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Variables must be assigned to, before being used as actual parameters (except in the case of output parameters, which I will cover shortly). For reference types, the variable can be assigned either a reference or null. 3 covered value types, which, as you will remember, are types that contain their own data. Don t be confused that I m now talking about value parameters. They are entirely different. Remember that value parameters are parameters where the value of the actual parameter is copied to the formal parameter.
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For example, the following code shows a method called MyMethod, which takes two parameters a variable of type MyClass and an int. The method adds 5 to both the field of the class and the int. You might also notice that MyMethod uses the modifier static, which hasn t been explained yet. You can ignore it for now. I ll talk about static methods in 6. class MyClass { public int Val = 20; }
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// Initialize the field to 20.
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class Program Formal parameters { static void MyMethod( MyClass f1, int f2 ) { f1.Val = f1.Val + 5; // Add 5 to field of f1 param. f2 = f2 + 5; // Add 5 to second param. } static void Main( ) { MyClass A1 = new MyClass(); int A2 = 10; MyMethod( A1, A2 ); Actual parameters // Call the method.
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Figure 5-7 illustrates the following about the values of the actual and formal parameters at various stages in the execution of the method: Before the method call, variables A1 and A2, which will be used as the actual parameters, are already on the stack. By the beginning of the method, the system has allocated space on the stack for the formal parameters and copied the values from the actual parameters. Since A1 is a reference type, the reference is copied, resulting in both the actual and formal parameters referring to the same object in the heap. Since A2 is a value type, the value is copied, producing an independent data item. At the end of the method, both f2 and the field of object f1 have been incremented by 5. After method execution, the formal parameters are popped off the stack. The value of A2, the value type, is unaffected by the activity in the method. The value of A1, the reference type, however, has been changed by the activity in the method.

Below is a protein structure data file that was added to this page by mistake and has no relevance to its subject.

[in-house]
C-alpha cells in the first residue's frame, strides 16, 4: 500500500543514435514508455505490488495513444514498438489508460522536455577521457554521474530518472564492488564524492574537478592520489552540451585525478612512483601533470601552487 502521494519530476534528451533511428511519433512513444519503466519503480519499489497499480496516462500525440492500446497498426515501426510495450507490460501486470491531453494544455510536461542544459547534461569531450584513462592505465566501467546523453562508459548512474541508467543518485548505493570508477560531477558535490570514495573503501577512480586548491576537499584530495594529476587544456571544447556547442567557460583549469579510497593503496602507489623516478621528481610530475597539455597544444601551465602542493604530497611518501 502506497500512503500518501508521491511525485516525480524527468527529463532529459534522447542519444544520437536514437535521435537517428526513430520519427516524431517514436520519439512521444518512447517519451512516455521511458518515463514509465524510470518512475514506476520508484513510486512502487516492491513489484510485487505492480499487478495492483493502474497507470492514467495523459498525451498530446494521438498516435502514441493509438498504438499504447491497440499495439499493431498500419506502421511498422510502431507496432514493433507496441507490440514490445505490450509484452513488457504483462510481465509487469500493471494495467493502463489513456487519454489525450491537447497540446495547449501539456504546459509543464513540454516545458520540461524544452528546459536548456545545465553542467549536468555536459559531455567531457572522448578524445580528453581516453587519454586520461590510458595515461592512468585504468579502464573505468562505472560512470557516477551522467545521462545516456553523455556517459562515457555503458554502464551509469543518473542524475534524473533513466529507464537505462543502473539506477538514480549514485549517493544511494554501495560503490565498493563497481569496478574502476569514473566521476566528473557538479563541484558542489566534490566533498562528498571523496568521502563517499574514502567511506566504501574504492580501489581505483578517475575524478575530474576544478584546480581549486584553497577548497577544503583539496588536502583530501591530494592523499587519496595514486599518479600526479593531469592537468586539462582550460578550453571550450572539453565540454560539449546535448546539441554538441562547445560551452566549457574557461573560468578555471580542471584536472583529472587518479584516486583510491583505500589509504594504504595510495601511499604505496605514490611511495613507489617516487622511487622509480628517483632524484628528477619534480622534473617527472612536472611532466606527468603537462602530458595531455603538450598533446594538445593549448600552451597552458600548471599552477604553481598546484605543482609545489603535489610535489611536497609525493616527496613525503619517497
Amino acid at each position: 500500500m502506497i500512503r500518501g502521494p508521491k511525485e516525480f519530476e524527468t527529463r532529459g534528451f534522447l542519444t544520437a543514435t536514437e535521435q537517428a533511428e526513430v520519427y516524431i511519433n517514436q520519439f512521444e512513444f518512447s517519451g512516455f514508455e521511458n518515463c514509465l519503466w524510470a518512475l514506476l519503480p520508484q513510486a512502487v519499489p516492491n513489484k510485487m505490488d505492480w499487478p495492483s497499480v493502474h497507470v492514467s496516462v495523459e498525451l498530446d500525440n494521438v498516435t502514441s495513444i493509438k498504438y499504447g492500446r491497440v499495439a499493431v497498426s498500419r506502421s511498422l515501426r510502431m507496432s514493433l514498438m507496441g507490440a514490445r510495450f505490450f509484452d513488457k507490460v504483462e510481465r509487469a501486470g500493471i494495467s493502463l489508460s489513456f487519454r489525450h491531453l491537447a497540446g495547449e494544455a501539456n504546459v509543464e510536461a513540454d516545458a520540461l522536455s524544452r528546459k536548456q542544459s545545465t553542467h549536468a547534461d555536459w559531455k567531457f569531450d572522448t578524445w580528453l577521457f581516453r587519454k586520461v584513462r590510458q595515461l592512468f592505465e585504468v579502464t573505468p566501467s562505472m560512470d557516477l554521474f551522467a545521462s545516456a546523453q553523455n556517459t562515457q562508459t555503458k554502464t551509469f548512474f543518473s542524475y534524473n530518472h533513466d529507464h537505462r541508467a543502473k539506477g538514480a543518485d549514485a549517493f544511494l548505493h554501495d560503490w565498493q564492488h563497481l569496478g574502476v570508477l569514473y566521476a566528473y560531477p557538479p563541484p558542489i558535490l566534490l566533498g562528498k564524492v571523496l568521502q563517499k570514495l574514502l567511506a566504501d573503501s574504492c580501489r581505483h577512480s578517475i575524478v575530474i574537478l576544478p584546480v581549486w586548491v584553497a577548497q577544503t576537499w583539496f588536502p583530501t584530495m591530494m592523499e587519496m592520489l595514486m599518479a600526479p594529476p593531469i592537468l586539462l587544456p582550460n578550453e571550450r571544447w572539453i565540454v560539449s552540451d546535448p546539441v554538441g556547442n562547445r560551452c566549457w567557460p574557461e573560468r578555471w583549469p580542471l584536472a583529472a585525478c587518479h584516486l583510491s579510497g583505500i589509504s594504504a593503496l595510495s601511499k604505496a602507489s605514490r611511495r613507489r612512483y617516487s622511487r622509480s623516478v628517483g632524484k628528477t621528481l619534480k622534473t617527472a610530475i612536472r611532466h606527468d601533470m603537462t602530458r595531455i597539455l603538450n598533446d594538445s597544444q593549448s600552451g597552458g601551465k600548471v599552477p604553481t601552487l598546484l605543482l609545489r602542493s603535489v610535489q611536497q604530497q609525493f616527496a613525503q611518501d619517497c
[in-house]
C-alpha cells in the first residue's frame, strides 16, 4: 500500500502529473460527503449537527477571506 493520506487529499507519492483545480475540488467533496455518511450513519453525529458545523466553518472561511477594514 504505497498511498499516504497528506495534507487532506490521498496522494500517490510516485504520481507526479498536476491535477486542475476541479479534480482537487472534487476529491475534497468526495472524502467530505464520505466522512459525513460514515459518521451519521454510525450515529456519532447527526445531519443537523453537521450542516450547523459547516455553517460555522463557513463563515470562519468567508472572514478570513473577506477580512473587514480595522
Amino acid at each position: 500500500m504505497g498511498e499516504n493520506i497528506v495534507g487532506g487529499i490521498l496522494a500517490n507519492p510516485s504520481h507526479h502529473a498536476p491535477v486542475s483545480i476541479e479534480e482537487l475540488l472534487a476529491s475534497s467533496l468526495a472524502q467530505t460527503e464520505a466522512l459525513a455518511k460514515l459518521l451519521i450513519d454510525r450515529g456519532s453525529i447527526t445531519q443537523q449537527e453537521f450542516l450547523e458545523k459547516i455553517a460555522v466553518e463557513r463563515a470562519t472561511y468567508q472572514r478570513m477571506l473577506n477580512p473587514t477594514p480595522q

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Figure 5-7. Value parameters
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Reference Parameters
The second type of parameter is called a reference parameter. When using a reference parameter, you must use the ref modifier in both the declaration and the invocation of the method. The actual parameter must be a variable, which must be assigned to before being used as the actual parameter. If it is a reference type variable, it can be assigned either a reference or the value null. For example, the following code illustrates the syntax of the declaration and invocation: Include the ref modifier. void MyMethod( ref int val ) { ... } int y = 1; MyMethod ( ref y ); Include the ref modifier. MyMethod ( ref 3+5 ); Must use a variable
// Method declaration
// Variable for the actual parameter // Method call
// Error!
Remember that for value parameters, the system allocates memory on the stack for the formal parameters. In contrast, reference parameters have the following characteristics: They do not allocate new memory on the stack for the formal parameters. Instead, a formal parameter name acts as an alias for the actual parameter variable, referring to the same memory location. Since the formal parameter name and the actual parameter name reference the same memory location, clearly any changes made to the formal parameter during method execution will be visible after the method is completed, through the actual parameter variable.
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